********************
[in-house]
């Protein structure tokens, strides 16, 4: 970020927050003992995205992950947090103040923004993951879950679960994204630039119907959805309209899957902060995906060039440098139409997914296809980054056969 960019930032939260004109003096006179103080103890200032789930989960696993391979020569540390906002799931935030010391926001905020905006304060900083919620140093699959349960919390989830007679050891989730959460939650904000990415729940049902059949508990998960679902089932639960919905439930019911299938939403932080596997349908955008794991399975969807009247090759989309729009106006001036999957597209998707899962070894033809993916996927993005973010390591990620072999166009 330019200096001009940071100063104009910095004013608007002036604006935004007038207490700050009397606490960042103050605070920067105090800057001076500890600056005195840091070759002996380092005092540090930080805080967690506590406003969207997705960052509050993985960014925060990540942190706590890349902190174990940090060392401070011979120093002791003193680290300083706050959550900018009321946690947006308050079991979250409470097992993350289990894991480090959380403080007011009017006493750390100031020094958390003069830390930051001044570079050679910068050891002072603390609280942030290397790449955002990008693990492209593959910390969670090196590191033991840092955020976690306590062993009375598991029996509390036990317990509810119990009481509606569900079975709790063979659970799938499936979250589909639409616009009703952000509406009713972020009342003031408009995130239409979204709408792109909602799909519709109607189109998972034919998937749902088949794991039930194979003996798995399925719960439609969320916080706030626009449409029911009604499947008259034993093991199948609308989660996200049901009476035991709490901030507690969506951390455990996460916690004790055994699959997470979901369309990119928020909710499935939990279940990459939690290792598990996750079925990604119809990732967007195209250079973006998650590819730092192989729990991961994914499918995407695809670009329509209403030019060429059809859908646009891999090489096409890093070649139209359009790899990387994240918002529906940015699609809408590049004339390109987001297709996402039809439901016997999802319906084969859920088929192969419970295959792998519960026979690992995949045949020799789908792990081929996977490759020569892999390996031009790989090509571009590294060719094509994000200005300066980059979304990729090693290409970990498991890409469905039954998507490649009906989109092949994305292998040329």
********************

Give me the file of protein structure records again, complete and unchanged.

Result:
[in-house]
């Protein structure tokens, strides 16, 4: 970020927050003992995205992950947090103040923004993951879950679960994204630039119907959805309209899957902060995906060039440098139409997914296809980054056969 960019930032939260004109003096006179103080103890200032789930989960696993391979020569540390906002799931935030010391926001905020905006304060900083919620140093699959349960919390989830007679050891989730959460939650904000990415729940049902059949508990998960679902089932639960919905439930019911299938939403932080596997349908955008794991399975969807009247090759989309729009106006001036999957597209998707899962070894033809993916996927993005973010390591990620072999166009 330019200096001009940071100063104009910095004013608007002036604006935004007038207490700050009397606490960042103050605070920067105090800057001076500890600056005195840091070759002996380092005092540090930080805080967690506590406003969207997705960052509050993985960014925060990540942190706590890349902190174990940090060392401070011979120093002791003193680290300083706050959550900018009321946690947006308050079991979250409470097992993350289990894991480090959380403080007011009017006493750390100031020094958390003069830390930051001044570079050679910068050891002072603390609280942030290397790449955002990008693990492209593959910390969670090196590191033991840092955020976690306590062993009375598991029996509390036990317990509810119990009481509606569900079975709790063979659970799938499936979250589909639409616009009703952000509406009713972020009342003031408009995130239409979204709408792109909602799909519709109607189109998972034919998937749902088949794991039930194979003996798995399925719960439609969320916080706030626009449409029911009604499947008259034993093991199948609308989660996200049901009476035991709490901030507690969506951390455990996460916690004790055994699959997470979901369309990119928020909710499935939990279940990459939690290792598990996750079925990604119809990732967007195209250079973006998650590819730092192989729990991961994914499918995407695809670009329509209403030019060429059809859908646009891999090489096409890093070649139209359009790899990387994240918002529906940015699609809408590049004339390109987001297709996402039809439901016997999802319906084969859920088929192969419970295959792998519960026979690992995949045949020799789908792990081929996977490759020569892999390996031009790989090509571009590294060719094509994000200005300066980059979304990729090693290409970990498991890409469905039954998507490649009906989109092949994305292998040329």